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Private sector investment will be crucial if Canada’s remote communities are to grow and prosper, but the federal government must set the stage by cutting red tape and improving education and infrastructure in smaller centres, a new study suggests.
The report, to be released Monday by the Canadian Chamber of Commerce, says a long-term strategy for remote community development is needed, but there are many things the government can do to encourage investment.
The conclusions stem from a series of cross-country round tables conducted with business leaders over the past year, and an online survey, conducted by the chamber in collaboration with General Electric Canada.
The report concluded that remote communities can make a huge contribution to Canada’s overall wealth, mainly because they form the gateway to key resources. Private companies can unlock that wealth, it says, but only if they are encouraged by supportive government policies that can help draw in business investment.
Ottawa’s role should not be to pump more money into remote communities, but to establish a coherent plan that will encourage private-sector spending, said Elyse Allan, chief executive officer of GE Canada.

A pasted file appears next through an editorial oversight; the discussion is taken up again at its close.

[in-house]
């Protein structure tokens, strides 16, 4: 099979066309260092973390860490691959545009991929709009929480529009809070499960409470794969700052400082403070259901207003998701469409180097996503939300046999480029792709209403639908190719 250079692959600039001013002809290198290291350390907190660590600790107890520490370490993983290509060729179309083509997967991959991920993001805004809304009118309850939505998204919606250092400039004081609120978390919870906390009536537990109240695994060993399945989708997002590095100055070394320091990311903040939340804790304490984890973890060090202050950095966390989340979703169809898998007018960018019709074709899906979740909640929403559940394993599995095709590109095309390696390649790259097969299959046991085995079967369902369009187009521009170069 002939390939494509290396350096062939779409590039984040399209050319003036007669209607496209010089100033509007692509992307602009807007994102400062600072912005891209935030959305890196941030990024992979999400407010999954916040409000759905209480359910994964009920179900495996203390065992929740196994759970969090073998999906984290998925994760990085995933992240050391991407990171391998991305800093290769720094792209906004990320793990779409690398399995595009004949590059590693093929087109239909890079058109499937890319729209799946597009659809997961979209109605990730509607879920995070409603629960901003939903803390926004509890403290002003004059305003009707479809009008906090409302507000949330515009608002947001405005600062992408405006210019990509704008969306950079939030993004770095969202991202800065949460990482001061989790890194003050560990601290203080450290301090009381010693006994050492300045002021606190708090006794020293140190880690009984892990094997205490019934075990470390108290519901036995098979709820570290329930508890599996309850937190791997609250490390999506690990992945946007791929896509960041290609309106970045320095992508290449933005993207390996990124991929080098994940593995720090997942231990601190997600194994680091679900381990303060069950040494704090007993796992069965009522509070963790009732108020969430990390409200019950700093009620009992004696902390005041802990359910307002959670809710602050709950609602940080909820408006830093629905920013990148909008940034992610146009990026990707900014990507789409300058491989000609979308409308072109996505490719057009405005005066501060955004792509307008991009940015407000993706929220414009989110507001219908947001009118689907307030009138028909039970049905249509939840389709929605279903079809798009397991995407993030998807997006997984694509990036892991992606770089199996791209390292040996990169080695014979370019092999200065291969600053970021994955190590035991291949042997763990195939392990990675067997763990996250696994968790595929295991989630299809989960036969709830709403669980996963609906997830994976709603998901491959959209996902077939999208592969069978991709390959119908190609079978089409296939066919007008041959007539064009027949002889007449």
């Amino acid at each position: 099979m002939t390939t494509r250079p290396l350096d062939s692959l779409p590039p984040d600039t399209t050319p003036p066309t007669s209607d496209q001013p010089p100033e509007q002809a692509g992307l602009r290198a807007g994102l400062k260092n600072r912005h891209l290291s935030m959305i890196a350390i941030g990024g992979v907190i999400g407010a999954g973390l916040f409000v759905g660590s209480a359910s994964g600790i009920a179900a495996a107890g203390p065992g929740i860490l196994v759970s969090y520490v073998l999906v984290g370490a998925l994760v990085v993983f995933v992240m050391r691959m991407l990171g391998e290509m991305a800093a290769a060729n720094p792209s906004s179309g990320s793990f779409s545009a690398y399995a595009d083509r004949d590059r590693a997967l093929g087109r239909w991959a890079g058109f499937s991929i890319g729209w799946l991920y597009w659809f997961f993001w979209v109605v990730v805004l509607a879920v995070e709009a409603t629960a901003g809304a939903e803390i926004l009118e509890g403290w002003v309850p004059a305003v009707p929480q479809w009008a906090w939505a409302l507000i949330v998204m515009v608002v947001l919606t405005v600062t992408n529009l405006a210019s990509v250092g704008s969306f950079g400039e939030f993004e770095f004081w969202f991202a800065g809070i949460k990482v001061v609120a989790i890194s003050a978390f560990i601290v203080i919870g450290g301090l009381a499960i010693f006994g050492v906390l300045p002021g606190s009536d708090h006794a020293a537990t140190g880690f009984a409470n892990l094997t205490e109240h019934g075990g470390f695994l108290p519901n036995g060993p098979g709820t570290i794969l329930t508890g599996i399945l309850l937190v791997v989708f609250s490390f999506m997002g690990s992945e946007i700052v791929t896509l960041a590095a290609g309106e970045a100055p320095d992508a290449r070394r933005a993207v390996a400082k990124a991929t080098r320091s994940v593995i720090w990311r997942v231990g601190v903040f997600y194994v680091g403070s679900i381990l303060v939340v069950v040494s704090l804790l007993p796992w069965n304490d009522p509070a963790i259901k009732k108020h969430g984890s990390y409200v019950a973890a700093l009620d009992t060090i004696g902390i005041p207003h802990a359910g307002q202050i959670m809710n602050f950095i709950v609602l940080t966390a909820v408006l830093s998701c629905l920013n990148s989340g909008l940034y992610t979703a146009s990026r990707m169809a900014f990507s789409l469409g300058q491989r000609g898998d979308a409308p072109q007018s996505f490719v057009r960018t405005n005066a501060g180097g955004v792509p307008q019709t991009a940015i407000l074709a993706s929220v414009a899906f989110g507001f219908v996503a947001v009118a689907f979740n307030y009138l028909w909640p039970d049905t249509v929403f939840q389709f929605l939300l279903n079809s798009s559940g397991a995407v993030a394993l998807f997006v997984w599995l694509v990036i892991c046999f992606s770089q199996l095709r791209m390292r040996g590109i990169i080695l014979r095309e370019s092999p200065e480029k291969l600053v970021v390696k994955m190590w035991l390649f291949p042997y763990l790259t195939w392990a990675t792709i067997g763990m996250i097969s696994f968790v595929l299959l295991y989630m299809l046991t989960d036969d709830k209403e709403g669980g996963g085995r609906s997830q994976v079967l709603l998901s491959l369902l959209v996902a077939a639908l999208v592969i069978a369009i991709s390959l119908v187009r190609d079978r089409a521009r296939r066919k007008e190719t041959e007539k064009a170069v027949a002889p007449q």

“It is not necessarily an ask for more, as much as [a request] for leadership [and] some strategic thinking,” she said.
Among the most important things companies are looking for in remote communities is a skilled, local, work force, Ms. Allan said. Investing in good education, particularly for First Nations youth, should be a top priority, she said. “If you can build an educated and skilled labour force in the location, it changes the economics of development.”
The report says that many current education programs are designed to meet national goals, but are not flexible or focused enough for specific communities. Sometimes governments should partner with businesses to make sure training programs meet the needs of employers, it says.
The Chamber of Commerce also wants to see governments cut back on red tape that results from poorly designed regulations, and often delays investments. There is unnecessary overlap and duplication of regulation, it says, offering the example of greenhouse gas reports, which have to be sent separately, and in different forms, to federal, provincial and territorial governments.
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